A Photo-Narrative of the Sociolinguistic and Sociocultural Identities of a Refugee Adolescent: Through His Eyes

A Photo-Narrative of the Sociolinguistic and Sociocultural Identities of a Refugee Adolescent: Through His Eyes

Alex P. Davies (Portland State University, USA)
DOI: 10.4018/978-1-5225-7473-6.ch012
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One's linguistic discourse is directly linked to his or her identity construction. The author conducted a qualitative study that investigated the sociolinguistic and sociocultural identities, both current and imagined, of a newly arrived adolescent of refugee status, named Yerodin, through a photo-narrative approach. Yerodin was unique in that he was 11 years old when he arrived to the United States but did not have any prior formalized schooling. Therefore, he was illiterate in both his first language of Swahili and second language of English. This study took place during a summer school program that sought to develop Yerodin and his siblings' literacy skills before the upcoming school year. Findings illustrated Yerodin's current identity as one who appreciated his experiences in the refugee camp prior to resettlement and as an English learner. Furthermore, Yerodin realized that English, his second language, and academics were key to accessing his desired communities of identity, including aspects of American culture and friendships with “American peers.”
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According to the United Nations High Commissioner for Refugees (UNHCR; 2017a), the total number of persons of concern increased by 5.4 percent from 2016, worldwide. It should be noted that UNHCR has also referred to persons of concern as forcibly displaced from their homes due to “persecution, conflict, generalized violence, or human rights violations” (UNHCR, 2016b, p. 2). The International Committee of the Red Cross (2010) considered a person who has been displaced as having left their home(s) due to violence or life threatening conditions but who, however, may still reside in their home country. Thus, the total population of persons of concern increased from 67.7 million in January 2017 to 71.44 million in December 2017 (UNHCR, 2017a). Of this figure, 19,941,347 individuals were considered to be refugees (UNHCR, 2017b). Even though the majority of refugees receive support from their new host country, a small portion of refugees will resettle to a third country (U.S. Department of State, 2015a). The 1951 United Nations Convention Relating to the Status of Refugees (Article 1A(2)) defined a refugee as having:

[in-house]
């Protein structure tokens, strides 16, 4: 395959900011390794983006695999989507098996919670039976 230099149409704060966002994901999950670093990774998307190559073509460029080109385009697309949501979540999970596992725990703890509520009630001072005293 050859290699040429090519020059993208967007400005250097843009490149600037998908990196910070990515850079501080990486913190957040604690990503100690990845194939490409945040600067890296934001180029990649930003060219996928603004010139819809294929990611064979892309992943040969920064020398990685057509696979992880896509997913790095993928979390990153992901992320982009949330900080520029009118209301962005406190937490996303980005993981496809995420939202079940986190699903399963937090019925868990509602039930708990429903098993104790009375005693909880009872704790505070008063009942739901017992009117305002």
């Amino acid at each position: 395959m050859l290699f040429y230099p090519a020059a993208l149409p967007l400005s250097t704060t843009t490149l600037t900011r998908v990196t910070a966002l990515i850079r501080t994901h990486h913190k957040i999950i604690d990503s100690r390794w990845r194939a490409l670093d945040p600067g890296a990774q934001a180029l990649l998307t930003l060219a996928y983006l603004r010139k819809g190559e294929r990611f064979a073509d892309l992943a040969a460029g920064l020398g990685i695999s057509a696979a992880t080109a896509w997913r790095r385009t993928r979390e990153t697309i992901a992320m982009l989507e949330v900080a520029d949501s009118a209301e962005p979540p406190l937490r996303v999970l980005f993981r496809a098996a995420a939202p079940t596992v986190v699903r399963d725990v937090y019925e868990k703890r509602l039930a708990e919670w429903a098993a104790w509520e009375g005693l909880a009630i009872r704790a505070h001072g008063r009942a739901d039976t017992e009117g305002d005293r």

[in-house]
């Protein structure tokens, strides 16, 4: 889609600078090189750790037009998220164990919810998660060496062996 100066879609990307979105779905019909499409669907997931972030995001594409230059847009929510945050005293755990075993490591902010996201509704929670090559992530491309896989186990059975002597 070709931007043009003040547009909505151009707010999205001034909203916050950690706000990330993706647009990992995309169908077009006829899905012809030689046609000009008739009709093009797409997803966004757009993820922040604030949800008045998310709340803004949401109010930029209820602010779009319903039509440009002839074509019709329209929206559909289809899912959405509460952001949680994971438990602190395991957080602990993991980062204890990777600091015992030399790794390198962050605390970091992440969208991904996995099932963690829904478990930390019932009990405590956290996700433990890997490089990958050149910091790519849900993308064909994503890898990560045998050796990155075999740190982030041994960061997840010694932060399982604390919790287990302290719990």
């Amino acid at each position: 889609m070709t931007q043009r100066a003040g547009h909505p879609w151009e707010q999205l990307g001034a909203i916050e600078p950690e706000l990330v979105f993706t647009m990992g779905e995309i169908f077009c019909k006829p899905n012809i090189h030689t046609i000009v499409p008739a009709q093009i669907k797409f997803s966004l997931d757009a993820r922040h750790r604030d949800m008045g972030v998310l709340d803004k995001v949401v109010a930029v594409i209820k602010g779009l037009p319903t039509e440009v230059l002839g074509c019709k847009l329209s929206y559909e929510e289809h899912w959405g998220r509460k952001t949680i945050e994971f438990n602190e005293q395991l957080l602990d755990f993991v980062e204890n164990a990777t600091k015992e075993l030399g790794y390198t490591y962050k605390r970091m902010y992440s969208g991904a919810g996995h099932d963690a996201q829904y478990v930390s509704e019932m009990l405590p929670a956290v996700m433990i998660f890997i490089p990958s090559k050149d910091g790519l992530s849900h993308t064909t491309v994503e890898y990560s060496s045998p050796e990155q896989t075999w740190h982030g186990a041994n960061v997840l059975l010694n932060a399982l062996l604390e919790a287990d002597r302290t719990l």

A well-founded fear of being persecuted for reasons of race, religion, nationality, membership of a particular social group or political opinion, is outside the country of his nationality and is unable to or, owing to such fear, is unwilling to avail himself of the protection of that country; or who, not having a nationality and being outside the country of his former habitual residence as a result of such events, is unable or, owing to such fear, is unwilling to return to it (United Nations Human Rights Office of the High Commissioner, 2016).

Since 1975, more than 3 million refugees have resettled amongst all 50 states throughout the United States (U.S. Department of State, 2014). In May 2016, UNHCR (2016a) reported that 274,088 individuals held refugee status in the United States. In a published report by the U.S. Department of State (2017), the United States admitted 84,994 individuals with refugee status during the fiscal year of 2016. However, since the Trump administration took office, immigration to the United States saw an overall decline. This declination extended to individuals with refugee status at 53,716 during fiscal year of 2017 (U.S. Department of State, 2018).

Key Terms in this Chapter

Host Country: The country of which a person of refugee status has resettled.

English Learner (EL): A student who is learn English and whose first language is a language other than English.

L2 Imagined Identity: A desired identity that is constructed by a person’s L2 learning experiences but is not yet assumed by that individual.

Imagined Community: A community or group that a person seeks to gain access or membership.

Refugee: A person who has fled from his or her country or region of residence to escape a life-threatening conflict or persecution.

Newly Arrived Refugee: A person of refugee status who has recently resettled to a host country for less than one calendar year.

Identity: The characteristics and perceptions of self that a person holds of him or herself. This also includes the characteristics and perceptions of self that a person wants the world to see him or herself as.

L2 Imagined Community: A community or group that a person seeks to gain access or membership but does not yet have it due to his or her L2.

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